Great Plains Natural Science Society


The Prairie Naturalist

Date of this Version


Document Type



The Prairie Naturalist 43(3/4): 84–91; December 2011


Published by the Great Plains Natural Science Society. Used by permission.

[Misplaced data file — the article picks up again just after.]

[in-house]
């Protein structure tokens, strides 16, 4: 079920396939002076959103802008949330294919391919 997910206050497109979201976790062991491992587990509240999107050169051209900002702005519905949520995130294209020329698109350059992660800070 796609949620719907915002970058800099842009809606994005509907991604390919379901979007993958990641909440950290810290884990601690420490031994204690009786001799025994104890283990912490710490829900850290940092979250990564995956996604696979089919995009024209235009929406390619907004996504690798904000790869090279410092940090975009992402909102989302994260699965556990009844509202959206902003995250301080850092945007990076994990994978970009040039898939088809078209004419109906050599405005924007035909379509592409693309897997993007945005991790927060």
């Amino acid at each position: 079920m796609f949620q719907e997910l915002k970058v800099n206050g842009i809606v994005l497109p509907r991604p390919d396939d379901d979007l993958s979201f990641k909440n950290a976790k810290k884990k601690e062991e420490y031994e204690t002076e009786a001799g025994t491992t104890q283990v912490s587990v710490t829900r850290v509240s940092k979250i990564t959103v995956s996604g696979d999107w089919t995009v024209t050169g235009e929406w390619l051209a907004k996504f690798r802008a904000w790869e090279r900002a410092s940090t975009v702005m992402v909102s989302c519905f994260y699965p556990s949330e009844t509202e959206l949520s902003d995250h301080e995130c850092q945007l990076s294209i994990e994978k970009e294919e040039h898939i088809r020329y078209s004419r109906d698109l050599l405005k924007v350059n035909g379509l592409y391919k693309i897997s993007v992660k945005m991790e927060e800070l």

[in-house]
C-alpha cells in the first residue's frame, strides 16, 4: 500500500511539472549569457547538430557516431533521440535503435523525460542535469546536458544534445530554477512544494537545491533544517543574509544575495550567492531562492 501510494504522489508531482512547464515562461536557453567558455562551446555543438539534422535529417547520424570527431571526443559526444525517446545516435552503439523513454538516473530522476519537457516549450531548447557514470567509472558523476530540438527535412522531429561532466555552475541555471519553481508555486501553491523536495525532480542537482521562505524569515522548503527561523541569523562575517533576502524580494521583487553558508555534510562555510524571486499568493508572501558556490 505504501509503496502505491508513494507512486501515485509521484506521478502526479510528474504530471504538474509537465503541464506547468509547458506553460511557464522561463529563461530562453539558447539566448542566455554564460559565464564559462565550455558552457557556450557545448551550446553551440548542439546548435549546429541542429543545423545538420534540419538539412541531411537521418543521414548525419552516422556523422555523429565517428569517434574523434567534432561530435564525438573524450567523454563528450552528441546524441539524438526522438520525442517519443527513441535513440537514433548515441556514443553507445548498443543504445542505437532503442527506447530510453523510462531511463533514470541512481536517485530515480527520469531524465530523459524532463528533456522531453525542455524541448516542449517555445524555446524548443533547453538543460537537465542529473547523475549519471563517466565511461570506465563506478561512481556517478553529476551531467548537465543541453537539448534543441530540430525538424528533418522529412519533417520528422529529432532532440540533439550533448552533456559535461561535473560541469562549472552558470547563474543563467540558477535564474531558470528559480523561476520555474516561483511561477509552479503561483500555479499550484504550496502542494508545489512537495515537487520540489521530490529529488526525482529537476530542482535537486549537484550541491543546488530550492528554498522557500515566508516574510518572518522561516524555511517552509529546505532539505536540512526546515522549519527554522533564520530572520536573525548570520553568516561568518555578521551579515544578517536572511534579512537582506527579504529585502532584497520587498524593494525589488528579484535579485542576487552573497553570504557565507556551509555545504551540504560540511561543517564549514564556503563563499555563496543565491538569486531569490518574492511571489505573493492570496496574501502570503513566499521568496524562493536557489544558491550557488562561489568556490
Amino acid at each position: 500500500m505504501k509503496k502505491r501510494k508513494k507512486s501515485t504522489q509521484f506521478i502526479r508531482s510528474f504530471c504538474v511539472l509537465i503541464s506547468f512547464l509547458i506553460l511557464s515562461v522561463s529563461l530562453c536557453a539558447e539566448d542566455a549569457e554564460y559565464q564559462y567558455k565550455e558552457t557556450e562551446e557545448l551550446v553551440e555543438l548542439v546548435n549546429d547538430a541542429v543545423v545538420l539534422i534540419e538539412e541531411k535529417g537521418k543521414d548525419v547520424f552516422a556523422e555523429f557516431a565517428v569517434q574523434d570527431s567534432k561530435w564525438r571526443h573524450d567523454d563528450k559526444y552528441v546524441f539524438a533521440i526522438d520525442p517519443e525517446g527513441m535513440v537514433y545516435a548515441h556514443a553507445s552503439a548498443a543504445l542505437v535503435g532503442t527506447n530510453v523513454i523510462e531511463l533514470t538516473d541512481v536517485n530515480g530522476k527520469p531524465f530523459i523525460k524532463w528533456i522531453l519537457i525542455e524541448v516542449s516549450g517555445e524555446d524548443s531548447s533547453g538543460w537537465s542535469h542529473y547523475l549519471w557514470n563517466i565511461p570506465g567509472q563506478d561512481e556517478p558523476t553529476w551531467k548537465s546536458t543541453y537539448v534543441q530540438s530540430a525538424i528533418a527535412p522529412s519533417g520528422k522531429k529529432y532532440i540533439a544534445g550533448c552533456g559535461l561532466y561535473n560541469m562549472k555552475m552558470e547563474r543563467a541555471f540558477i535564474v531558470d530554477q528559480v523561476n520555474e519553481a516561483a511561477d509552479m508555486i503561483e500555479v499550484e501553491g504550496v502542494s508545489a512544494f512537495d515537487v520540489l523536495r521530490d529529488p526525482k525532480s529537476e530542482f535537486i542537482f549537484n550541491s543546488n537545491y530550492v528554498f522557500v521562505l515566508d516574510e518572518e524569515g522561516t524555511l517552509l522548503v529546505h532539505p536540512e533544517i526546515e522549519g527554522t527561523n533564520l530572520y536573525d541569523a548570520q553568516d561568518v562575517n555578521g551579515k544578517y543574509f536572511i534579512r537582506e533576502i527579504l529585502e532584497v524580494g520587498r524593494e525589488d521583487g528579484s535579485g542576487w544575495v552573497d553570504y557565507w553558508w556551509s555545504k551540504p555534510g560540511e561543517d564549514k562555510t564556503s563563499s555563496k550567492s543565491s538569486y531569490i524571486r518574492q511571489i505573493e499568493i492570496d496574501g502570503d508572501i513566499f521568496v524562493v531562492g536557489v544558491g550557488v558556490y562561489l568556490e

We provided an early characterization of the genetic structure of the grass carp (Ctenopharyngodon idella) population as it expands its distribution in both the Missouri and Mississippi River basins. Further, we provided initial comparisons of allelic richness at 17 polymorphic microsatellite markers between 56 grass carp from the USA, and six from the Yangtze River in China. The number of alleles per locus ranged from two to eight and size ranges of alleles for fish collected from the invaded and native ranges were similar (P ≤ 0.001; 107–226 bp) to those previously reported in the literature. Distance-based clustering methods did not suggest significant groupings by river reaches. Using allele frequencies, we identified a possible population bottleneck (heterozygosity excess in the Missouri River upstream sample group) between the uppermost Missouri River reach and all other samples which may indicate a difference in the level of diversity between the locations. Within population allelic diversity (AS) was 1.56, 2.27, and 1.39 for samples from the Missouri River in South Dakota and Nebraska, samples from the Missouri River in Missouri, and samples from the Mississippi River respectively. Despite isolation from the native population and exposure to a novel environment, in the nearly 50 years since their first introduction from China, the genome at these 17 microsatellite loci has diverged little from fish collected in their native range. We found only weak evidence to suggest that grass carp throughout the Missouri and upper Mississippi River basins are reproductively isolated from one another at this time. Range expansion can result in divergent genetic structure of subpopulations, which may provide clues about the mechanism of invasion success and inform fisheries scientists how to focus management efforts most effectively. These results provided a unique glimpse at a species early in the process of range expansion in the USA and provide a benchmark for future assessments of grass carp genetic structure in the Great Plains.